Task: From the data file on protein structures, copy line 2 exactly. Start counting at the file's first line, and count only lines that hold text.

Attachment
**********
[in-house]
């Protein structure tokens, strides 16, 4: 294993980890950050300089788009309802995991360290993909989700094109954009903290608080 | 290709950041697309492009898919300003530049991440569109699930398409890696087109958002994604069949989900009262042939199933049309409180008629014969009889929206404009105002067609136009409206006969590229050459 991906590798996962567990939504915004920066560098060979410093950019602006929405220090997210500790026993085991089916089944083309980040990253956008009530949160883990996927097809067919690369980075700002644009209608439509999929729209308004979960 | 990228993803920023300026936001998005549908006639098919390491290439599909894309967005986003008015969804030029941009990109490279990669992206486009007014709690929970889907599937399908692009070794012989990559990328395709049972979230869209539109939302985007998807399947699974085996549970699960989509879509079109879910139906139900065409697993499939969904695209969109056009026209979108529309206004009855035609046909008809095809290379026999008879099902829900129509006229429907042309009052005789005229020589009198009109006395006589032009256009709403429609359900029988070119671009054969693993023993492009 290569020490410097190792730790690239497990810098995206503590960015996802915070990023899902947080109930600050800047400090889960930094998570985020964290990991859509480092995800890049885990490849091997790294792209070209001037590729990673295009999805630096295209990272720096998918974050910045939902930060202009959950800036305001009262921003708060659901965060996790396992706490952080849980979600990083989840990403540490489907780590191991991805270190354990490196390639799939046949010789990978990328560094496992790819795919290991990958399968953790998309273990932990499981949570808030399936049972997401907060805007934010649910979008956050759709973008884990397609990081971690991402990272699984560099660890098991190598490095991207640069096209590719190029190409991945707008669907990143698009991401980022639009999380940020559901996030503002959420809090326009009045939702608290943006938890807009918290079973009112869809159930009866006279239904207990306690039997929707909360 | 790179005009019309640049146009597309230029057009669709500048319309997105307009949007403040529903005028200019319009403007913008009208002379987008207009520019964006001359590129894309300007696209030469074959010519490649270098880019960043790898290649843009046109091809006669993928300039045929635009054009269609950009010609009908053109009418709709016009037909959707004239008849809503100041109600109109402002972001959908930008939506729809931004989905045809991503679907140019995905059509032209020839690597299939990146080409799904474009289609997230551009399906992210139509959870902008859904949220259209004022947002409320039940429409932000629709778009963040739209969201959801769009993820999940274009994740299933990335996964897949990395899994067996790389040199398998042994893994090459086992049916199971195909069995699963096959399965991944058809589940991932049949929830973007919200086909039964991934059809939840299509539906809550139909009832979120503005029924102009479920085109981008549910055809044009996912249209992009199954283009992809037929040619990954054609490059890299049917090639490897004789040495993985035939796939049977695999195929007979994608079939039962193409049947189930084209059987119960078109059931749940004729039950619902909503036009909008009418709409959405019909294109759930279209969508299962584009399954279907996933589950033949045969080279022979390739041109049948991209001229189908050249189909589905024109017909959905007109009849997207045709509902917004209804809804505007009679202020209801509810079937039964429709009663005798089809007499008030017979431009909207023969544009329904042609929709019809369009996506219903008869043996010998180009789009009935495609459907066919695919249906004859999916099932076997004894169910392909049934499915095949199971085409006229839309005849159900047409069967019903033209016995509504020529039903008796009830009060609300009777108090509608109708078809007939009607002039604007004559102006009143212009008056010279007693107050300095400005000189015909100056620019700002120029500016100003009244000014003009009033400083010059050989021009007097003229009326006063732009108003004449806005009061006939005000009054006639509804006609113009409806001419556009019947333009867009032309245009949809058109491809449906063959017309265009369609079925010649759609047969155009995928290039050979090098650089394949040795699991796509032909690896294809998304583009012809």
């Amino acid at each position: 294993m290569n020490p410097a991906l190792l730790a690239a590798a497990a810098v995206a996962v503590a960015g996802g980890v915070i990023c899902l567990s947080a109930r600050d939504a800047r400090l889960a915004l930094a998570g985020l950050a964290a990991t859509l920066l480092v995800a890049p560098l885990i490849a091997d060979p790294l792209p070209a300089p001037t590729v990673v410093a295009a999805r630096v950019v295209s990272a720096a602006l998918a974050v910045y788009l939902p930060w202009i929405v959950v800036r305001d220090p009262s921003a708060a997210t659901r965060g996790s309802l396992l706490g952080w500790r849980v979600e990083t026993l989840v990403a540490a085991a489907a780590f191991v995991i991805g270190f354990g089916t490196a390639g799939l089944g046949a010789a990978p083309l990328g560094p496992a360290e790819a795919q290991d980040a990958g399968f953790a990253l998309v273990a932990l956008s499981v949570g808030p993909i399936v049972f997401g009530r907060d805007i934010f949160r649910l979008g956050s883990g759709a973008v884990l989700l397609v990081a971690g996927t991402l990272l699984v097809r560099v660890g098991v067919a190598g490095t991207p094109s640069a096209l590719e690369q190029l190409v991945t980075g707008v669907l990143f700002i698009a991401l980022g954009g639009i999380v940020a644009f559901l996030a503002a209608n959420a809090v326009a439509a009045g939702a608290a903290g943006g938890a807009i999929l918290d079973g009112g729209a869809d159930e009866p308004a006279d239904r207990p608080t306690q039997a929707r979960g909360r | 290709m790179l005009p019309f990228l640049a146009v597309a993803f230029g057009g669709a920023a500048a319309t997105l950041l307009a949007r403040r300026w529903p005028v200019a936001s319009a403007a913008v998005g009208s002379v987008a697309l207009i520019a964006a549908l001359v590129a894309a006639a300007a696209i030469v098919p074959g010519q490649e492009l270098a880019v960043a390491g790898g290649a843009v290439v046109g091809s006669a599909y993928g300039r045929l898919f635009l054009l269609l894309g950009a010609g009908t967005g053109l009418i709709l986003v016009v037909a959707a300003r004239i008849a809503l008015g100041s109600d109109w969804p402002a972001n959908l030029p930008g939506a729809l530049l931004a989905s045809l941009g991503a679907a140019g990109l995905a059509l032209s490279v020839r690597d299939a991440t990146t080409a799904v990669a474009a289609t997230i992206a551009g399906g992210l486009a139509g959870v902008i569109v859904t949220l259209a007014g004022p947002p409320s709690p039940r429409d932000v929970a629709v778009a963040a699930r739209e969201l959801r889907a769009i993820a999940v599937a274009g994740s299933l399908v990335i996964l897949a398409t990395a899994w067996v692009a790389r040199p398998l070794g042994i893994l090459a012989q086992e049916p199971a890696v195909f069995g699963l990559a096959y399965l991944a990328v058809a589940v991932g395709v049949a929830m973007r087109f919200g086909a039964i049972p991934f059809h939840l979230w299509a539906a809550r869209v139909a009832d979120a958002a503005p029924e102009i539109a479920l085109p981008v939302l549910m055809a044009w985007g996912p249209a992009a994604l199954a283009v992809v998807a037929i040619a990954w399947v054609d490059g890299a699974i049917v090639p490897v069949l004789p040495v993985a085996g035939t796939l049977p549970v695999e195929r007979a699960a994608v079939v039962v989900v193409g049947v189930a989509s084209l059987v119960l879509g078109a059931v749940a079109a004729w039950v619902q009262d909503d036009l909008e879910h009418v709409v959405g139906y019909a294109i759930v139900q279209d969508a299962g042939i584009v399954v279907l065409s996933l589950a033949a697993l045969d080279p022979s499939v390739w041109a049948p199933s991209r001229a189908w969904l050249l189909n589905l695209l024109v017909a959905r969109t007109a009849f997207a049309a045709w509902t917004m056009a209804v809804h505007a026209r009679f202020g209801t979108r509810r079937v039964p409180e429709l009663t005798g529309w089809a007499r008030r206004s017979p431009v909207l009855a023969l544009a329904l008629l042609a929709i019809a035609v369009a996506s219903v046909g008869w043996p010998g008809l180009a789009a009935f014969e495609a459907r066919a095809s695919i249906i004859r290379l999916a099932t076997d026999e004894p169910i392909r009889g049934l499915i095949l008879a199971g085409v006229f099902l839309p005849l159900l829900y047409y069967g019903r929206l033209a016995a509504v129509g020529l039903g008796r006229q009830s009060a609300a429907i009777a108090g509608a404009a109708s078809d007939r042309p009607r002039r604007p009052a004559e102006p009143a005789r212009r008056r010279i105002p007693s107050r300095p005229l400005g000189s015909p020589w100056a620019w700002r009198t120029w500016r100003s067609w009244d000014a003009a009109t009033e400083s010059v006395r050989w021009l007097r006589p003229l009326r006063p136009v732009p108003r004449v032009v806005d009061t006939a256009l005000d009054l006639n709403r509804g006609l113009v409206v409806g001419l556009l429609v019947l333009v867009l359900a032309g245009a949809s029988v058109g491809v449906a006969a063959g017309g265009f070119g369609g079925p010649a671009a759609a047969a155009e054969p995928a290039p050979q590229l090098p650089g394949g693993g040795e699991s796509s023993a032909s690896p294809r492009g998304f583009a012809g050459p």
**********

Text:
């Protein structure tokens, strides 16, 4: 294993980890950050300089788009309802995991360290993909989700094109954009903290608080 | 290709950041697309492009898919300003530049991440569109699930398409890696087109958002994604069949989900009262042939199933049309409180008629014969009889929206404009105002067609136009409206006969590229050459 991906590798996962567990939504915004920066560098060979410093950019602006929405220090997210500790026993085991089916089944083309980040990253956008009530949160883990996927097809067919690369980075700002644009209608439509999929729209308004979960 | 990228993803920023300026936001998005549908006639098919390491290439599909894309967005986003008015969804030029941009990109490279990669992206486009007014709690929970889907599937399908692009070794012989990559990328395709049972979230869209539109939302985007998807399947699974085996549970699960989509879509079109879910139906139900065409697993499939969904695209969109056009026209979108529309206004009855035609046909008809095809290379026999008879099902829900129509006229429907042309009052005789005229020589009198009109006395006589032009256009709403429609359900029988070119671009054969693993023993492009 290569020490410097190792730790690239497990810098995206503590960015996802915070990023899902947080109930600050800047400090889960930094998570985020964290990991859509480092995800890049885990490849091997790294792209070209001037590729990673295009999805630096295209990272720096998918974050910045939902930060202009959950800036305001009262921003708060659901965060996790396992706490952080849980979600990083989840990403540490489907780590191991991805270190354990490196390639799939046949010789990978990328560094496992790819795919290991990958399968953790998309273990932990499981949570808030399936049972997401907060805007934010649910979008956050759709973008884990397609990081971690991402990272699984560099660890098991190598490095991207640069096209590719190029190409991945707008669907990143698009991401980022639009999380940020559901996030503002959420809090326009009045939702608290943006938890807009918290079973009112869809159930009866006279239904207990306690039997929707909360 | 790179005009019309640049146009597309230029057009669709500048319309997105307009949007403040529903005028200019319009403007913008009208002379987008207009520019964006001359590129894309300007696209030469074959010519490649270098880019960043790898290649843009046109091809006669993928300039045929635009054009269609950009010609009908053109009418709709016009037909959707004239008849809503100041109600109109402002972001959908930008939506729809931004989905045809991503679907140019995905059509032209020839690597299939990146080409799904474009289609997230551009399906992210139509959870902008859904949220259209004022947002409320039940429409932000629709778009963040739209969201959801769009993820999940274009994740299933990335996964897949990395899994067996790389040199398998042994893994090459086992049916199971195909069995699963096959399965991944058809589940991932049949929830973007919200086909039964991934059809939840299509539906809550139909009832979120503005029924102009479920085109981008549910055809044009996912249209992009199954283009992809037929040619990954054609490059890299049917090639490897004789040495993985035939796939049977695999195929007979994608079939039962193409049947189930084209059987119960078109059931749940004729039950619902909503036009909008009418709409959405019909294109759930279209969508299962584009399954279907996933589950033949045969080279022979390739041109049948991209001229189908050249189909589905024109017909959905007109009849997207045709509902917004209804809804505007009679202020209801509810079937039964429709009663005798089809007499008030017979431009909207023969544009329904042609929709019809369009996506219903008869043996010998180009789009009935495609459907066919695919249906004859999916099932076997004894169910392909049934499915095949199971085409006229839309005849159900047409069967019903033209016995509504020529039903008796009830009060609300009777108090509608109708078809007939009607002039604007004559102006009143212009008056010279007693107050300095400005000189015909100056620019700002120029500016100003009244000014003009009033400083010059050989021009007097003229009326006063732009108003004449806005009061006939005000009054006639509804006609113009409806001419556009019947333009867009032309245009949809058109491809449906063959017309265009369609079925010649759609047969155009995928290039050979090098650089394949040795699991796509032909690896294809998304583009012809």